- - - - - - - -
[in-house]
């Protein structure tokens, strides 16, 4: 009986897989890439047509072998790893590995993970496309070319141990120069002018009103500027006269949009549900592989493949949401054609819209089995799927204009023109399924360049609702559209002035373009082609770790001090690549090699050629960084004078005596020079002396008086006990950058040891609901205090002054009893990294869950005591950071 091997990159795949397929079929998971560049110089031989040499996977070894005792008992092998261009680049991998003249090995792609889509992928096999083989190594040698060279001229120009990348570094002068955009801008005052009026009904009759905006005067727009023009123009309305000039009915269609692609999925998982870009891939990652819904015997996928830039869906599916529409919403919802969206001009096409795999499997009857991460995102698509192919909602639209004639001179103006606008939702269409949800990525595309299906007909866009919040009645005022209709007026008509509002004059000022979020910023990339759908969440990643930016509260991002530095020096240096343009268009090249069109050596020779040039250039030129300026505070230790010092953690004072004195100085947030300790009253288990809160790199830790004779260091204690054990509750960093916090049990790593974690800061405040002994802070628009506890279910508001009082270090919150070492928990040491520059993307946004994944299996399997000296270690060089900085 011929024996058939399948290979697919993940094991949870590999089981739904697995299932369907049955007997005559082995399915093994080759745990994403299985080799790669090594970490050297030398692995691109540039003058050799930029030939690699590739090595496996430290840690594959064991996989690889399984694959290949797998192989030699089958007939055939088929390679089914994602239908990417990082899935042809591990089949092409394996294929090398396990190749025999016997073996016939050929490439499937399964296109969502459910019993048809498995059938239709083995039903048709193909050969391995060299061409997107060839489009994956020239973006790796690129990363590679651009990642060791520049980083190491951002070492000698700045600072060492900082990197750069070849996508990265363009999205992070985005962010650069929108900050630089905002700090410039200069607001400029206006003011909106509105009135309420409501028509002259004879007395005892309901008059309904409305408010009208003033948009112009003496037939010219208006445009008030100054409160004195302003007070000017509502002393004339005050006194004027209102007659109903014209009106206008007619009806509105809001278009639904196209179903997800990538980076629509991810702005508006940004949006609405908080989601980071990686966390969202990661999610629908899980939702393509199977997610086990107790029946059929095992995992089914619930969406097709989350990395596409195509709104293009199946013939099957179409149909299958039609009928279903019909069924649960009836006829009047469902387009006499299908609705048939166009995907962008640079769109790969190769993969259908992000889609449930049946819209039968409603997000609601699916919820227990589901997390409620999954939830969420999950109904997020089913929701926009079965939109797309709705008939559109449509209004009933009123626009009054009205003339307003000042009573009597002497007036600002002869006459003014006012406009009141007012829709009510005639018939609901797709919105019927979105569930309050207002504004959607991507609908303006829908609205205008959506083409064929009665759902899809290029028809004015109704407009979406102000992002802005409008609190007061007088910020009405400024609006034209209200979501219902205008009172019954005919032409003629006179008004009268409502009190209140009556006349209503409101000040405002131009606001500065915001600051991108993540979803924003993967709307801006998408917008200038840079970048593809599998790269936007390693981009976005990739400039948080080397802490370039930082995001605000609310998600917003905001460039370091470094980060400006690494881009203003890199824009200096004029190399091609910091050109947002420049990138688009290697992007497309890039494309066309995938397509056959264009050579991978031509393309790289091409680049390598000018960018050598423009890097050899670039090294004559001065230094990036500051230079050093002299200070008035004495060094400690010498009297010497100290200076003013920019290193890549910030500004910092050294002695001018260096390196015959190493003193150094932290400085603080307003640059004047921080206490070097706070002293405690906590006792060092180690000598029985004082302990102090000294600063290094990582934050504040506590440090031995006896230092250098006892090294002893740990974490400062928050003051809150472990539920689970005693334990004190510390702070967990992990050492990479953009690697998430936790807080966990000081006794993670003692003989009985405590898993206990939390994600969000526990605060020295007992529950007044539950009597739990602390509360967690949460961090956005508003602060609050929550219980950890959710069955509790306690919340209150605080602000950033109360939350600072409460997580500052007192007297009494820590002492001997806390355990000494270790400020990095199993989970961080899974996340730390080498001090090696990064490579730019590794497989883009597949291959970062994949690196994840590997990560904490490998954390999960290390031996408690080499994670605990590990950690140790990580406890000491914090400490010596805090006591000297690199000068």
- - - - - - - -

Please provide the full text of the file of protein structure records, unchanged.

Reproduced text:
[in-house]
């Protein structure tokens, strides 16, 4: 009986897989890439047509072998790893590995993970496309070319141990120069002018009103500027006269949009549900592989493949949401054609819209089995799927204009023109399924360049609702559209002035373009082609770790001090690549090699050629960084004078005596020079002396008086006990950058040891609901205090002054009893990294869950005591950071 091997990159795949397929079929998971560049110089031989040499996977070894005792008992092998261009680049991998003249090995792609889509992928096999083989190594040698060279001229120009990348570094002068955009801008005052009026009904009759905006005067727009023009123009309305000039009915269609692609999925998982870009891939990652819904015997996928830039869906599916529409919403919802969206001009096409795999499997009857991460995102698509192919909602639209004639001179103006606008939702269409949800990525595309299906007909866009919040009645005022209709007026008509509002004059000022979020910023990339759908969440990643930016509260991002530095020096240096343009268009090249069109050596020779040039250039030129300026505070230790010092953690004072004195100085947030300790009253288990809160790199830790004779260091204690054990509750960093916090049990790593974690800061405040002994802070628009506890279910508001009082270090919150070492928990040491520059993307946004994944299996399997000296270690060089900085 011929024996058939399948290979697919993940094991949870590999089981739904697995299932369907049955007997005559082995399915093994080759745990994403299985080799790669090594970490050297030398692995691109540039003058050799930029030939690699590739090595496996430290840690594959064991996989690889399984694959290949797998192989030699089958007939055939088929390679089914994602239908990417990082899935042809591990089949092409394996294929090398396990190749025999016997073996016939050929490439499937399964296109969502459910019993048809498995059938239709083995039903048709193909050969391995060299061409997107060839489009994956020239973006790796690129990363590679651009990642060791520049980083190491951002070492000698700045600072060492900082990197750069070849996508990265363009999205992070985005962010650069929108900050630089905002700090410039200069607001400029206006003011909106509105009135309420409501028509002259004879007395005892309901008059309904409305408010009208003033948009112009003496037939010219208006445009008030100054409160004195302003007070000017509502002393004339005050006194004027209102007659109903014209009106206008007619009806509105809001278009639904196209179903997800990538980076629509991810702005508006940004949006609405908080989601980071990686966390969202990661999610629908899980939702393509199977997610086990107790029946059929095992995992089914619930969406097709989350990395596409195509709104293009199946013939099957179409149909299958039609009928279903019909069924649960009836006829009047469902387009006499299908609705048939166009995907962008640079769109790969190769993969259908992000889609449930049946819209039968409603997000609601699916919820227990589901997390409620999954939830969420999950109904997020089913929701926009079965939109797309709705008939559109449509209004009933009123626009009054009205003339307003000042009573009597002497007036600002002869006459003014006012406009009141007012829709009510005639018939609901797709919105019927979105569930309050207002504004959607991507609908303006829908609205205008959506083409064929009665759902899809290029028809004015109704407009979406102000992002802005409008609190007061007088910020009405400024609006034209209200979501219902205008009172019954005919032409003629006179008004009268409502009190209140009556006349209503409101000040405002131009606001500065915001600051991108993540979803924003993967709307801006998408917008200038840079970048593809599998790269936007390693981009976005990739400039948080080397802490370039930082995001605000609310998600917003905001460039370091470094980060400006690494881009203003890199824009200096004029190399091609910091050109947002420049990138688009290697992007497309890039494309066309995938397509056959264009050579991978031509393309790289091409680049390598000018960018050598423009890097050899670039090294004559001065230094990036500051230079050093002299200070008035004495060094400690010498009297010497100290200076003013920019290193890549910030500004910092050294002695001018260096390196015959190493003193150094932290400085603080307003640059004047921080206490070097706070002293405690906590006792060092180690000598029985004082302990102090000294600063290094990582934050504040506590440090031995006896230092250098006892090294002893740990974490400062928050003051809150472990539920689970005693334990004190510390702070967990992990050492990479953009690697998430936790807080966990000081006794993670003692003989009985405590898993206990939390994600969000526990605060020295007992529950007044539950009597739990602390509360967690949460961090956005508003602060609050929550219980950890959710069955509790306690919340209150605080602000950033109360939350600072409460997580500052007192007297009494820590002492001997806390355990000494270790400020990095199993989970961080899974996340730390080498001090090696990064490579730019590794497989883009597949291959970062994949690196994840590997990560904490490998954390999960290390031996408690080499994670605990590990950690140790990580406890000491914090400490010596805090006591000297690199000068």